If you lack patience like me, you can “wing it”. Planning complicates the process for me. The only real planning I do is that I measure the wall and then use Photoshop to mock up how I see the art (not 100% to scale but somewhat). I usually gather all of the work together in front of where I plan to install it and lay it out on the floor, playing with the arrangement until it looks right. In this case, I used my dining room tables since the art wall will go above the sideboard. If winging it isn’t your plan of attack, here are 8 steps so you can plan it like the pros.
HOW TO PLAN A GALLERY ART WALL IN 8 STEPS:
1. SIZE MATTERS: Measure the wall area where you plan to install the art
2. HUNT & GATHER: Gather large pieces of solid paper in white or brown — so wrapping paper, butcher paper, any large pieces you can find, and tape them all together to form one very large sheet of paper. This will most likely be about the size of a bed when you are finished.
3. GET LAID: Lay all of your art on the paper and move it around until it looks good. Until the arrangement speaks to you.(In my case, I laid all of my art out on the table directly in front of the wall where I plan to install it.)
4. HOCUS FOCUS: Make sure the focal point of your salon grouping (the boldest piece) is hung at eye level either in the center of the arrangement or slightly off center- and then place all pieces around it from there.
5. THAT’S TIGHT: For a tight grouping of art, try places them 3” apart. I don’t suggest planning your salon style wall in a symmetrical arrangement – it’s too hard to get right and a bit boring. I think the best spacing between frames is around 4-5” apart because then each piece can breath.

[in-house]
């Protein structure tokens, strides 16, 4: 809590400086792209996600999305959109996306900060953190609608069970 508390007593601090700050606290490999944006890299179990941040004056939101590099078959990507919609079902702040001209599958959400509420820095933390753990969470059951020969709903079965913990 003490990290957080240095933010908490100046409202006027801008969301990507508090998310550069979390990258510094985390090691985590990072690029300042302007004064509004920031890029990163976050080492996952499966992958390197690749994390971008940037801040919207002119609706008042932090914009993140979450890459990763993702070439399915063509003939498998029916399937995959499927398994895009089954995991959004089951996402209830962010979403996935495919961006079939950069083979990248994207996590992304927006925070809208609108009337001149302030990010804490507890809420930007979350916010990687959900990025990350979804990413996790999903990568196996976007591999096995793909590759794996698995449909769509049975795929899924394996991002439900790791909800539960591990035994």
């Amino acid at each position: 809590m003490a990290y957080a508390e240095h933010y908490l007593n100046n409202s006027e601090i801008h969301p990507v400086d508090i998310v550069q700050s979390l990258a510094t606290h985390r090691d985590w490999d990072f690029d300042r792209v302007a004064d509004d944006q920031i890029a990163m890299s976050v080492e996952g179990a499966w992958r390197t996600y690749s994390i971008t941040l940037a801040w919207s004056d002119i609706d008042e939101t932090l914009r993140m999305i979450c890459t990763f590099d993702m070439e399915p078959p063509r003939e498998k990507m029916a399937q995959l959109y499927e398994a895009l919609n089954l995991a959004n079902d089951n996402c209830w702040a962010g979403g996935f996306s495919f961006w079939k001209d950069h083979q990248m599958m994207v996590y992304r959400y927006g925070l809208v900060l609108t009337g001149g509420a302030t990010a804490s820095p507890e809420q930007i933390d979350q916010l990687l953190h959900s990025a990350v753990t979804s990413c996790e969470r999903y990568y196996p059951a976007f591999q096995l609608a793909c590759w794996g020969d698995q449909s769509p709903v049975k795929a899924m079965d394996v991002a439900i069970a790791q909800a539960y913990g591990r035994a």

6. TRACE ELEMENTS: After the art is laid out in an arrangement that you like, trace all of the frames with a black magic marker (quick drying).
7. I’LL STICK YOU: The next step is to stick the massive sheet of paper* to the wall, in the exact position where the art will go. Tape it using painter’s tape so it doesn’t tear the wall when you remove it. Make sure the art heights and distances between pieces look right.
8. WELL HUNG: Hang the art directly over the paper with nails and then carefully cut out or tear down the paper when all of the art is hung. You should be left with an art wall with work in all the right places. If not, then lather, rinse and repeat. It may take a little tweaking – my first gallery style art wall was a hot mess.
In my second post in this series, I’ll link you up to all of the works that I selected at Minted along with the frame styles and sizes. My final post of this series will be the big reveal, so stay tuned!
A big thanks to Minted for sponsoring my salon style art wall project.
* An alternative to a large sheet of paper is to use brown paper bags from the grocery store, cut them to be the same size as the art, and move them around on the wall until they look right.
(images: holly becker for decor8)
Looking for some Fall-ish DIYs for your home and patio? I used to LOVE when Anna Malin Lindgren was writing for decor8. Her DIY column was one that I looked forward too and even though it’s been forever ago, I still miss her posts! Since so many of them were warm and cozy, and Fall is but a week away, I thought I’d highlight 4 of my favorites in case you are in need of Autumnal decorating inspiration on a budget.
Would you like to try any of these?
(images: anna malin lindgren)